The Power of Narrative

I am an atheist: born, raised, and practicing.

I’ve mentioned this before, and eventually I’ll get around to writing a post on why I’m not religious (and react to the idea of being religious as vehemently as I do, AKA the Fax Machine Analogy).  But my secularism is relevant here.

See, I don’t believe in gods.  I take no comfort in the idea that someone out there knows more than I do about the way my life is going, or has any great plan, or values me– I have my family and my friends to love me, and I don’t know this Jesus dude.  I am very much alone right now, but I have no desire to find community in a synagogue or church.   Religion just does not do it for me.  But I’ve been coming to terms lately that there is something I believe in besides science and humanity.

I believe in stories.

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I Can Bend And Not Break

2014 was a pretty horrible year for a lot of people.

I don’t know what it was.  Globally, a lot of tensions just seemed to come (almost) to a head: we had all that shit happen in Crimea, radical Islam took it to a whole new level (and that hasn’t stopped), the Republicans got a pretty good grip on power, school shootings are still on the rise, it was the warmest year on record… Oh, and Kim Jong Un freaked out over The Interview.

Anecdote-wise, the amount of friends I have who started a battle with cancer, were diagnosed with degenerative diseases,  lost dear pets, or dealt with living situations from hell just skyrocketed.  Several of my relatives nearly lost battles they’ve been fighting for a while, or started new ones.

Personally, my entire immediate support system destabilized over the course of 2014: Among other things that I won’t talk about on the blog yet, I lost my best friend of over a decade for absolutely no reason.  He called me up while I was in the middle of those other things, told me he no longer thought we were friends, and that despite that he was going to be living with some relatives of mine who– unlike my apparently-selfish parents– wouldn’t be charging him rent.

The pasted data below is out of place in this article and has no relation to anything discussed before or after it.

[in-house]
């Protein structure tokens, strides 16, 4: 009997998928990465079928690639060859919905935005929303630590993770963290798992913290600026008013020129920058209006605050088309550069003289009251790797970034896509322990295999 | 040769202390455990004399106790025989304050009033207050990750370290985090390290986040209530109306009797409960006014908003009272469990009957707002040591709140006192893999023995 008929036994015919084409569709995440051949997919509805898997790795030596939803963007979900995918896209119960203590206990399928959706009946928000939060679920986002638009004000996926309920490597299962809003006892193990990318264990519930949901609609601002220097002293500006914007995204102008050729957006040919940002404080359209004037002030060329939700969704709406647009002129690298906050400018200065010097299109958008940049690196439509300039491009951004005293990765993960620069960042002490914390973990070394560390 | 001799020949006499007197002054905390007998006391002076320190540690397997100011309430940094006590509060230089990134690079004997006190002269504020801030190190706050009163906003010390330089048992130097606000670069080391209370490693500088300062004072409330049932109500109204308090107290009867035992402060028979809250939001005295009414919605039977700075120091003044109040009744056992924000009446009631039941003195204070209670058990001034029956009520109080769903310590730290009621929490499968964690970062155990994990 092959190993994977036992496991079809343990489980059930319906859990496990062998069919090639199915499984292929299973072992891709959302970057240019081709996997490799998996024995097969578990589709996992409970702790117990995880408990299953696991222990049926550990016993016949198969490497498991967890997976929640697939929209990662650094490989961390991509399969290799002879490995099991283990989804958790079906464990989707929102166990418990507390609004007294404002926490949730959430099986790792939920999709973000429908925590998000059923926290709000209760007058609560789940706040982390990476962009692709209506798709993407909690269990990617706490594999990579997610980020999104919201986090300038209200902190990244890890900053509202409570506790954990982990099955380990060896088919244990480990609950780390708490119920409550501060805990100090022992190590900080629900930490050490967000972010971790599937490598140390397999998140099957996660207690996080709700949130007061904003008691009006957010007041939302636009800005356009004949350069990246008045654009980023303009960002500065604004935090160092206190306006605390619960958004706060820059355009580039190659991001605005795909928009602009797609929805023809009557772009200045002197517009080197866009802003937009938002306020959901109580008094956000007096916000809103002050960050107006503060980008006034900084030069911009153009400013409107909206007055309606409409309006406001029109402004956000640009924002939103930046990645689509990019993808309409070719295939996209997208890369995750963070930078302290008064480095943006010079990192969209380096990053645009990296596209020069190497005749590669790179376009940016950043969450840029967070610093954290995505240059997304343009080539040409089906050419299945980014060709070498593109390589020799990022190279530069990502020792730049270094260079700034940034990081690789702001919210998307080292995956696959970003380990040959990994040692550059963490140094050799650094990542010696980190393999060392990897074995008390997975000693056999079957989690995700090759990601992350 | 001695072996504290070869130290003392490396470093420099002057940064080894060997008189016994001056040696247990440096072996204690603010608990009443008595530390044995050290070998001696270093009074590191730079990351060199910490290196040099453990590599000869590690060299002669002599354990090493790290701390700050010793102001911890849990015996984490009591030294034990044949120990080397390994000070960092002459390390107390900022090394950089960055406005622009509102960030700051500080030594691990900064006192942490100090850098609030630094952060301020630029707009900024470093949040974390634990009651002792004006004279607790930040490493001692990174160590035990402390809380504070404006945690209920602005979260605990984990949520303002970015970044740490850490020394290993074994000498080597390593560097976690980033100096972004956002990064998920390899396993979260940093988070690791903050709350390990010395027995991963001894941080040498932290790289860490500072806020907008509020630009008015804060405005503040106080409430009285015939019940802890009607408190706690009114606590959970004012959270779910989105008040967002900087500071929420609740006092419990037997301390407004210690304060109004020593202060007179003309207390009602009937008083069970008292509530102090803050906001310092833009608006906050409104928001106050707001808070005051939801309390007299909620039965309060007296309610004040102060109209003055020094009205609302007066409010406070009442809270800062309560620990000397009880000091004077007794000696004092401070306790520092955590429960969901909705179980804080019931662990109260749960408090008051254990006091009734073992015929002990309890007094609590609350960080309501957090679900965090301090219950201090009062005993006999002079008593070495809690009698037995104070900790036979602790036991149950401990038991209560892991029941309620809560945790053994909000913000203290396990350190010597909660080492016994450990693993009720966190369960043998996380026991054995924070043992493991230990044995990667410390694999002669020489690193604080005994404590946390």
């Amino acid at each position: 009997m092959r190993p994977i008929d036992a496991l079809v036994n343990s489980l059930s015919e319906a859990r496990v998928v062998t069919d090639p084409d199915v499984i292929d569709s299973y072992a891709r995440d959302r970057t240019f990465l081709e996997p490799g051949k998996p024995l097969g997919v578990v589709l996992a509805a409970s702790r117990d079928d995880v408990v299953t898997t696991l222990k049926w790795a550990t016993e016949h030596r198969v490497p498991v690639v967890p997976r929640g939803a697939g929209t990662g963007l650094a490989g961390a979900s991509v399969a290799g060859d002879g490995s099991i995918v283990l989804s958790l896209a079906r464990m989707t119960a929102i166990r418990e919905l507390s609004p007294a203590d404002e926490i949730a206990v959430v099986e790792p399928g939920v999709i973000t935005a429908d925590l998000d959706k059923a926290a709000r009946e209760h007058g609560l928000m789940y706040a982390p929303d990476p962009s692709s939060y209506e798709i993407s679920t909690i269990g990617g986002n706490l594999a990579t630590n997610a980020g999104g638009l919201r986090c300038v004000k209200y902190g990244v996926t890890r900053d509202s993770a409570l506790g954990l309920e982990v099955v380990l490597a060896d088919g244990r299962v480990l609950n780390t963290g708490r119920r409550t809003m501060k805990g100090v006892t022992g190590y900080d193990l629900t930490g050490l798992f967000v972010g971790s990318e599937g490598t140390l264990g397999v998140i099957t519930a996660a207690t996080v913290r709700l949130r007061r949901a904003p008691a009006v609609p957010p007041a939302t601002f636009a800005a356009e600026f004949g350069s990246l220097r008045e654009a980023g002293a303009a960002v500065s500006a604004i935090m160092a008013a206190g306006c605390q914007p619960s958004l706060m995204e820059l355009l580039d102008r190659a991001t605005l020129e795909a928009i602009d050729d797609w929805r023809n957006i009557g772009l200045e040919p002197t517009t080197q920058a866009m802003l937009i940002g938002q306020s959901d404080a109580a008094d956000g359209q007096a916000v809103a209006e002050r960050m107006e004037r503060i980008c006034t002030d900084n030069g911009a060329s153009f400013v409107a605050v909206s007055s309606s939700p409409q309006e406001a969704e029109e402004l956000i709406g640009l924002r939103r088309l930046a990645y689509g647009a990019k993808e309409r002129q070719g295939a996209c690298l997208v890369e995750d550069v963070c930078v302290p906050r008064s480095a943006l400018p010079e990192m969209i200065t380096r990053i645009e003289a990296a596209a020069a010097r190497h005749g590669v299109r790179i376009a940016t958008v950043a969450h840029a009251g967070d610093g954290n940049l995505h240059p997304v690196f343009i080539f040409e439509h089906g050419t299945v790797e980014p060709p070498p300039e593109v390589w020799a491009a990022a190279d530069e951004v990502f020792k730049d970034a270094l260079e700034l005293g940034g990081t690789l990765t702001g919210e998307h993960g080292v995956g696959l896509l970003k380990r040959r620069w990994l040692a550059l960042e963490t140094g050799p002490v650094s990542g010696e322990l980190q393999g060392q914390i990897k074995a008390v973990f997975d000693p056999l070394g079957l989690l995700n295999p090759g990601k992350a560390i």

Oh, and back in April my boyfriend cheated on me. That was really fun.

But it’s no longer 2014.  So now we need to deal with the aftermath.

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August 23, 2010

Publishing a portfolio piece today because I’m still mid-move.

Every couple of years I decide I’m going to try and write one poem a day for a full year of my life.  I have never actually succeeded, but it’s resulted in a couple cool snapshots of me at certain ages that I really like.  The following poem was written when I was 19, the night before my parents dropped me off at college. 

I dropped my parents off at the airport yesterday after moving, once again, a third of the way across a very big country.  This still fits.

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Look at Me, Adulting All Over the Place.

This time next week, you’ll be getting a filler post (a poem I wrote in college) as I settle in to my new apartment.  It’s by no means my first apartment, or my first time living away from my parents’ house, or even my first time living in this particular faraway state.  I can change a tire (on any car but my own– my damn wheels appear to be stuck on by forces you usually only find in a Harry Potter book), I can shut off a water main, I can cook without burning down the house and do my own coin-operated laundry.

My family has always been highly independent, so dealing with my own problems and my own schedule has never been a problem.  I’m a mature, responsible grown-up.  I’ve been dying to move out for months.

There is no reason for this to be a huge and terrifying move, but it is.

Why?  And how do I deal with that stress?

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